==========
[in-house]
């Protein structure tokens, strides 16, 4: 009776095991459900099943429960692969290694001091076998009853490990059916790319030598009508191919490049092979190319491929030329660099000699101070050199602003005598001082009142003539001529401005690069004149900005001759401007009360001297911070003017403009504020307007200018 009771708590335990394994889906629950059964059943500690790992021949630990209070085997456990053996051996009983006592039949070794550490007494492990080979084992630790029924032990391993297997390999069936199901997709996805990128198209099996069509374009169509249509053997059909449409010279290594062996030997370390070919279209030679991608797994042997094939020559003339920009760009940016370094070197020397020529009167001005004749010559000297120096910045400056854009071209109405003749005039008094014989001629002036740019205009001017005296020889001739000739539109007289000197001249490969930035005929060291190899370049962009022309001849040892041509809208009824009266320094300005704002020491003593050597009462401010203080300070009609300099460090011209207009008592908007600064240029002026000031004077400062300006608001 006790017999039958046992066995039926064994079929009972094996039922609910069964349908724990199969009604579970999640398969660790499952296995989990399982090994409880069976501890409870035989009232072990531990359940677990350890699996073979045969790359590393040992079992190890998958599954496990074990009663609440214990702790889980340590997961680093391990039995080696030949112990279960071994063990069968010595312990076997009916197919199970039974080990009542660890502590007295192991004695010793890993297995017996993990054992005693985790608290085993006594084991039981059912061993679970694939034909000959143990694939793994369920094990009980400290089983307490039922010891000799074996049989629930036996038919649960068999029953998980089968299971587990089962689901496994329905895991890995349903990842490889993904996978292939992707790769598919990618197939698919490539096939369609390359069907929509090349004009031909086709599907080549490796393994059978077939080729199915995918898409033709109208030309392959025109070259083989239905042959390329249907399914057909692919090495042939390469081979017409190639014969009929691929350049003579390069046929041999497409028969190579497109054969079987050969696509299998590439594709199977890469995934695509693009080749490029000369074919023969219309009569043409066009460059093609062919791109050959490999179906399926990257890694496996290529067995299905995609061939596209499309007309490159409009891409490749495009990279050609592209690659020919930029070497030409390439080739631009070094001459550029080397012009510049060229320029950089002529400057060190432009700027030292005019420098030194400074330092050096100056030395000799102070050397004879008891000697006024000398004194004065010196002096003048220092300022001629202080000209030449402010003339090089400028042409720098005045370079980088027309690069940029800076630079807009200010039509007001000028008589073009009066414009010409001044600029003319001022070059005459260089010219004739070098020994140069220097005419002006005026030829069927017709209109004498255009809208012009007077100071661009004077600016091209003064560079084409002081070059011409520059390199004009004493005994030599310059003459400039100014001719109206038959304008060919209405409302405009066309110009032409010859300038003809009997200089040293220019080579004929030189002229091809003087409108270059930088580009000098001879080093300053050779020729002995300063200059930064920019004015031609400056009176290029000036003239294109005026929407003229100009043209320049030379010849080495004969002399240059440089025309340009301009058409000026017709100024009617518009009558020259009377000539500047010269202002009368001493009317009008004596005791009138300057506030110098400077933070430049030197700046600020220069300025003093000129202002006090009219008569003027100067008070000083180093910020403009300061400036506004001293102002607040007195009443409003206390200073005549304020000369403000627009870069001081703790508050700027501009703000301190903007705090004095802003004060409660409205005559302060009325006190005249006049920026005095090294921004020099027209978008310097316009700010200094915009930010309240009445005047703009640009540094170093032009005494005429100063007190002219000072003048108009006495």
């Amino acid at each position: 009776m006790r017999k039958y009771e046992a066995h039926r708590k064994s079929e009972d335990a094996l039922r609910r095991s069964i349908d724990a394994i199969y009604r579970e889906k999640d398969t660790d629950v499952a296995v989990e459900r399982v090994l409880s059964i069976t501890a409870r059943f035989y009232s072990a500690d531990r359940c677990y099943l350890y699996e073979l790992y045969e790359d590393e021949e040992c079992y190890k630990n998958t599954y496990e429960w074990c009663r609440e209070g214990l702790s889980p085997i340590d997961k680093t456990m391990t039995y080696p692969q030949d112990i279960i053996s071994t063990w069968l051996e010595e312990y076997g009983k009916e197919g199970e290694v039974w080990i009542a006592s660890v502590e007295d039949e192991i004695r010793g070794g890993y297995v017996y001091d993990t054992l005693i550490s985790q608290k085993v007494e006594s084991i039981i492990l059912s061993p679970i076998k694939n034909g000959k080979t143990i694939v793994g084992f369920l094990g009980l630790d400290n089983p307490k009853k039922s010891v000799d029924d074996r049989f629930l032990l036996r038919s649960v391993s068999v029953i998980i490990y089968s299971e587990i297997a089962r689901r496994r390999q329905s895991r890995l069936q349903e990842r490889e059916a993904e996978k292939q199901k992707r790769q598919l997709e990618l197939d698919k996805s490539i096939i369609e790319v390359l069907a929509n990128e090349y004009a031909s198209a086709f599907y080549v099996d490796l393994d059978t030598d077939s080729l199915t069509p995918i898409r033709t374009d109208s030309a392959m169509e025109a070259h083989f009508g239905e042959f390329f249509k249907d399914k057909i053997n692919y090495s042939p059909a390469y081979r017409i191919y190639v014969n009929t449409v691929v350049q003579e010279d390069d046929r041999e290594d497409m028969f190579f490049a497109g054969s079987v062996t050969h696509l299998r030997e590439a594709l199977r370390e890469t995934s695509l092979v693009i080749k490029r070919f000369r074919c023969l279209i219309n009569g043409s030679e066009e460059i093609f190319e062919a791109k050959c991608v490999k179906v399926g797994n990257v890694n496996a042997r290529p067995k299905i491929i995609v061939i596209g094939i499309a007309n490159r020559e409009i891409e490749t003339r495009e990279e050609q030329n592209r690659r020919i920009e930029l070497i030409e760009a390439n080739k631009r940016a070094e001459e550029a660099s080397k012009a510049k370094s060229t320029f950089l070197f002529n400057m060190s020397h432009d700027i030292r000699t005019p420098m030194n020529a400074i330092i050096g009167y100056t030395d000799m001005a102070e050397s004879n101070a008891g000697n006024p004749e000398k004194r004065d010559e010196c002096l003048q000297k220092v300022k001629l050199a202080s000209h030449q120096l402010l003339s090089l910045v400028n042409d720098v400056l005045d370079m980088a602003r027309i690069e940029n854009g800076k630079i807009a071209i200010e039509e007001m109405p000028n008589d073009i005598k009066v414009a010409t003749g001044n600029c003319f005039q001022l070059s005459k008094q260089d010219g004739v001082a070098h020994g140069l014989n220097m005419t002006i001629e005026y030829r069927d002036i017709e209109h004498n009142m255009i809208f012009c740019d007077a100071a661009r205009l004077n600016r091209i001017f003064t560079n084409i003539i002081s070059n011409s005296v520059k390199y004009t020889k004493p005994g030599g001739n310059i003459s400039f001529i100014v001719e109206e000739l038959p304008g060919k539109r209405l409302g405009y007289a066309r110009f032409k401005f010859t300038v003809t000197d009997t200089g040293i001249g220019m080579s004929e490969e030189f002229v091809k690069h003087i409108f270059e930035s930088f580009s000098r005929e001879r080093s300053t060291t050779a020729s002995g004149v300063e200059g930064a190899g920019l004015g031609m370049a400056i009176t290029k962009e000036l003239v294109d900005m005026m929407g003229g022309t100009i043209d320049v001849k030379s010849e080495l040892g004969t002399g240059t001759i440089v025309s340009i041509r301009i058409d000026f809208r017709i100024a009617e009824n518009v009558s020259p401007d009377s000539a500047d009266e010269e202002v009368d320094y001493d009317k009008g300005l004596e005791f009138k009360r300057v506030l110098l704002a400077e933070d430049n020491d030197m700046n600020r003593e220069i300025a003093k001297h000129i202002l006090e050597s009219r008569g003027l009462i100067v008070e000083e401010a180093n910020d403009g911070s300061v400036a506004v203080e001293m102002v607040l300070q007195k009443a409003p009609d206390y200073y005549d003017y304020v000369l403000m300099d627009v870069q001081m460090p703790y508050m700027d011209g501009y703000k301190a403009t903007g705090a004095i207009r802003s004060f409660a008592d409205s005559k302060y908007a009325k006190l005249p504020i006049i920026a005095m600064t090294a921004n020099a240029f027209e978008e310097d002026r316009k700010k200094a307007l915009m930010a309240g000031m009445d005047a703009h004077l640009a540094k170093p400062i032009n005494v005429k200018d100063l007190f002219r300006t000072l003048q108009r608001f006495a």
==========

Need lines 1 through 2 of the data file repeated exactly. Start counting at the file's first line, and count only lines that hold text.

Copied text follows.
[in-house]
């Protein structure tokens, strides 16, 4: 009776095991459900099943429960692969290694001091076998009853490990059916790319030598009508191919490049092979190319491929030329660099000699101070050199602003005598001082009142003539001529401005690069004149900005001759401007009360001297911070003017403009504020307007200018 009771708590335990394994889906629950059964059943500690790992021949630990209070085997456990053996051996009983006592039949070794550490007494492990080979084992630790029924032990391993297997390999069936199901997709996805990128198209099996069509374009169509249509053997059909449409010279290594062996030997370390070919279209030679991608797994042997094939020559003339920009760009940016370094070197020397020529009167001005004749010559000297120096910045400056854009071209109405003749005039008094014989001629002036740019205009001017005296020889001739000739539109007289000197001249490969930035005929060291190899370049962009022309001849040892041509809208009824009266320094300005704002020491003593050597009462401010203080300070009609300099460090011209207009008592908007600064240029002026000031004077400062300006608001 006790017999039958046992066995039926064994079929009972094996039922609910069964349908724990199969009604579970999640398969660790499952296995989990399982090994409880069976501890409870035989009232072990531990359940677990350890699996073979045969790359590393040992079992190890998958599954496990074990009663609440214990702790889980340590997961680093391990039995080696030949112990279960071994063990069968010595312990076997009916197919199970039974080990009542660890502590007295192991004695010793890993297995017996993990054992005693985790608290085993006594084991039981059912061993679970694939034909000959143990694939793994369920094990009980400290089983307490039922010891000799074996049989629930036996038919649960068999029953998980089968299971587990089962689901496994329905895991890995349903990842490889993904996978292939992707790769598919990618197939698919490539096939369609390359069907929509090349004009031909086709599907080549490796393994059978077939080729199915995918898409033709109208030309392959025109070259083989239905042959390329249907399914057909692919090495042939390469081979017409190639014969009929691929350049003579390069046929041999497409028969190579497109054969079987050969696509299998590439594709199977890469995934695509693009080749490029000369074919023969219309009569043409066009460059093609062919791109050959490999179906399926990257890694496996290529067995299905995609061939596209499309007309490159409009891409490749495009990279050609592209690659020919930029070497030409390439080739631009070094001459550029080397012009510049060229320029950089002529400057060190432009700027030292005019420098030194400074330092050096100056030395000799102070050397004879008891000697006024000398004194004065010196002096003048220092300022001629202080000209030449402010003339090089400028042409720098005045370079980088027309690069940029800076630079807009200010039509007001000028008589073009009066414009010409001044600029003319001022070059005459260089010219004739070098020994140069220097005419002006005026030829069927017709209109004498255009809208012009007077100071661009004077600016091209003064560079084409002081070059011409520059390199004009004493005994030599310059003459400039100014001719109206038959304008060919209405409302405009066309110009032409010859300038003809009997200089040293220019080579004929030189002229091809003087409108270059930088580009000098001879080093300053050779020729002995300063200059930064920019004015031609400056009176290029000036003239294109005026929407003229100009043209320049030379010849080495004969002399240059440089025309340009301009058409000026017709100024009617518009009558020259009377000539500047010269202002009368001493009317009008004596005791009138300057506030110098400077933070430049030197700046600020220069300025003093000129202002006090009219008569003027100067008070000083180093910020403009300061400036506004001293102002607040007195009443409003206390200073005549304020000369403000627009870069001081703790508050700027501009703000301190903007705090004095802003004060409660409205005559302060009325006190005249006049920026005095090294921004020099027209978008310097316009700010200094915009930010309240009445005047703009640009540094170093032009005494005429100063007190002219000072003048108009006495």